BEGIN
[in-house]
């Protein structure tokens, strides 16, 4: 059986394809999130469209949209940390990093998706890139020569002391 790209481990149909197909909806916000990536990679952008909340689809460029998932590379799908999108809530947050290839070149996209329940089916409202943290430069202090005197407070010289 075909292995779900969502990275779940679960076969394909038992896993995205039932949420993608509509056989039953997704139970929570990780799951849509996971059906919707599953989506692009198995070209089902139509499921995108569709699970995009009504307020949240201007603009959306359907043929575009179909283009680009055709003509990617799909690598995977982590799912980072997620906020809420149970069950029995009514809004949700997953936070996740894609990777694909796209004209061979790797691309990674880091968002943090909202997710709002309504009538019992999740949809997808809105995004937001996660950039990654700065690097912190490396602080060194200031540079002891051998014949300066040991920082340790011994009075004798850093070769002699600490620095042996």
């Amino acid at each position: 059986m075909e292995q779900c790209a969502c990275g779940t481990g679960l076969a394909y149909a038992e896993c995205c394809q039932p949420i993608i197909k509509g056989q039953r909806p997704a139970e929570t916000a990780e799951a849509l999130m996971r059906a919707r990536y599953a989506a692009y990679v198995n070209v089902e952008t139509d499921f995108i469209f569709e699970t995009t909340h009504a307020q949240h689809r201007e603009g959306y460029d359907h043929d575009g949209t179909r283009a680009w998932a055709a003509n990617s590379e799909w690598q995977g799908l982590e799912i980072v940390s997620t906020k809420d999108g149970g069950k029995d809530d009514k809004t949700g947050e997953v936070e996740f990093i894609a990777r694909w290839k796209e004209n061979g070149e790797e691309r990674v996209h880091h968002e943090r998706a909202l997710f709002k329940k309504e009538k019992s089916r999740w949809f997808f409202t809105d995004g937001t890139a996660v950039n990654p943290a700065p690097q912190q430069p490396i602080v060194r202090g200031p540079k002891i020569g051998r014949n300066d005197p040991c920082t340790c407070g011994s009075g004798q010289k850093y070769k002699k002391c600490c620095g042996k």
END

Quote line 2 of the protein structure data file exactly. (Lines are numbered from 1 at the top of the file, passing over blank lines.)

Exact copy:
């Protein structure tokens, strides 16, 4: 059986394809999130469209949209940390990093998706890139020569002391 790209481990149909197909909806916000990536990679952008909340689809460029998932590379799908999108809530947050290839070149996209329940089916409202943290430069202090005197407070010289 075909292995779900969502990275779940679960076969394909038992896993995205039932949420993608509509056989039953997704139970929570990780799951849509996971059906919707599953989506692009198995070209089902139509499921995108569709699970995009009504307020949240201007603009959306359907043929575009179909283009680009055709003509990617799909690598995977982590799912980072997620906020809420149970069950029995009514809004949700997953936070996740894609990777694909796209004209061979790797691309990674880091968002943090909202997710709002309504009538019992999740949809997808809105995004937001996660950039990654700065690097912190490396602080060194200031540079002891051998014949300066040991920082340790011994009075004798850093070769002699600490620095042996």